Further to my post the other week on winter gear, I decided after much thinking time to go for the Hilleberg Soulo tent.
Attributes for selection of Hilleberg Soulo tent
Bomb-proof – I don’t need to concern myself where I pitch or what the weather throws at the tent.
Stable dome design – should get a good night’s sleep – very important
Excellent reviews from fellow outdoor bloggers and experts for example Chris Townsend’s review in TGO
High build quality
“Lightweight” in comparison to other 4-5 season tents
Very simple and quick to pitch – important in late autumn/winter
Excellent snow handling abilities, should this be required.
Opening up the stuff sack
The first thing I noticed (which is obvious) is the weight and the pack size compared to my Vaude Power Lizard UL tent. The weight is around an extra 1100g and the pack size is quite a lot bigger. The 3 poles have a very robust feeling, and looking at the tent generally, it is a very high standard of workmanship, with heavy-duty fixings, clips and zips. The 12 V pegs use DAC alloy and have a short piece of cord to help pull the peg out. The 3 crossing poles are 9mm DAC Featherlite NSL alloy with two sections on each pole pre – bent.
The outer tent fabric is made from Kerlon 1200( 30 dernier ripstop nylon) with a minimum tear strength of 12kg, coated both sides with a total of 3 layers of 100% silicone and a hydrostatic head of 3000mm.
The inner fabric is 30 denier ripstop nylon with a Durable Water Repellent (DWR) treatment.
The floor fabric is 70 denier nylon triple coated with polyurethane and a hydrostatic head of 5000mm.
First time pitching the tent
I had a quick go at putting the tent up indoors, as it freestanding it is easy to do so. This is a ridiculously simple tent to put up.
1. Spread the tent out, make the poles up.
2. Place the ends of two long poles in the poles sleeves. These go along the length of the tent. Place the ends of the shorter pole across the width of the tent,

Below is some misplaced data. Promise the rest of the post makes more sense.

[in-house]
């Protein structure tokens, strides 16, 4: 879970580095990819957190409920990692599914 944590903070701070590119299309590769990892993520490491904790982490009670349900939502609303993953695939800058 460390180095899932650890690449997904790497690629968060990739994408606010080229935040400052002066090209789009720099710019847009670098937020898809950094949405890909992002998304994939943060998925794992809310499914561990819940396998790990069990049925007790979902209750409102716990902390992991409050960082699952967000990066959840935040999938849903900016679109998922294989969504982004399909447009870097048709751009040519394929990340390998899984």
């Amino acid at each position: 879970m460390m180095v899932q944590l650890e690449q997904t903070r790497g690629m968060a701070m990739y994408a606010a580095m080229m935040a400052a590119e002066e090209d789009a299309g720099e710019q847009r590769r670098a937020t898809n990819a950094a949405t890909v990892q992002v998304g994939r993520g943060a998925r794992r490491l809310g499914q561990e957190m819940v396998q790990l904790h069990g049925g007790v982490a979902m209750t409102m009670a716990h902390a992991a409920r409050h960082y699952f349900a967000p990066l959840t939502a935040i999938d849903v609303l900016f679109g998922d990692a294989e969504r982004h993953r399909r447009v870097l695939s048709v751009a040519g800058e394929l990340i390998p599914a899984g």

3. Clip the hooks to the poles
4. Attach the vent cover by attaching the hooks to the matching rings. Then tighten the webbing straps, to make the vent cover taut.
5. Peg out the double guy lines (my wife wouldn’t let me do that indoors it would have ruin the carpet !!)
After work and before it was dark, I put the tent up in our field.
Here are some photos and commentary
First time erecting this tent, took around 10 minutes, including pegging out the double guy lines using the DAC alloy V pegs.
This photo shows the double guying system
The tent has an adjustable roof vent, accessible from inside the tent. A separate vent cover protects the open vent from rain and snow. The vent is tightened by a buckle system. The next two photos show this.
The inner is sufficient for one and has a high bathtub floor to keep out ground water. There is a triangle area which give some additional area for storage. There are two storage pockets side by side.
You can achieve more vestibule space, For example when cooking, by disconnecting the inner, by un- clipping the toggle which connects the inner tent to the outer.
The inner doors can be rolled back, with one half covered with no-see-um mesh. This in turn is covered with an equal sized zipper adjustable fabric panel.
The outer door zip has a heavy duty flap protecting zippers from rain.
From an initial look, this tent looks very well made and I sure it is going to be stable. It has a lot of well thought out features such as the venting system and the ability to increase the vestibule area. I am sure that at 2.1 kg in weight, people may say that they would not carry that weight and it is over specified . My believe is that the extra weight will be justified by ensuring a comfortable night’s sleep in any weather and easy cooking in bad weather. Time will tell.
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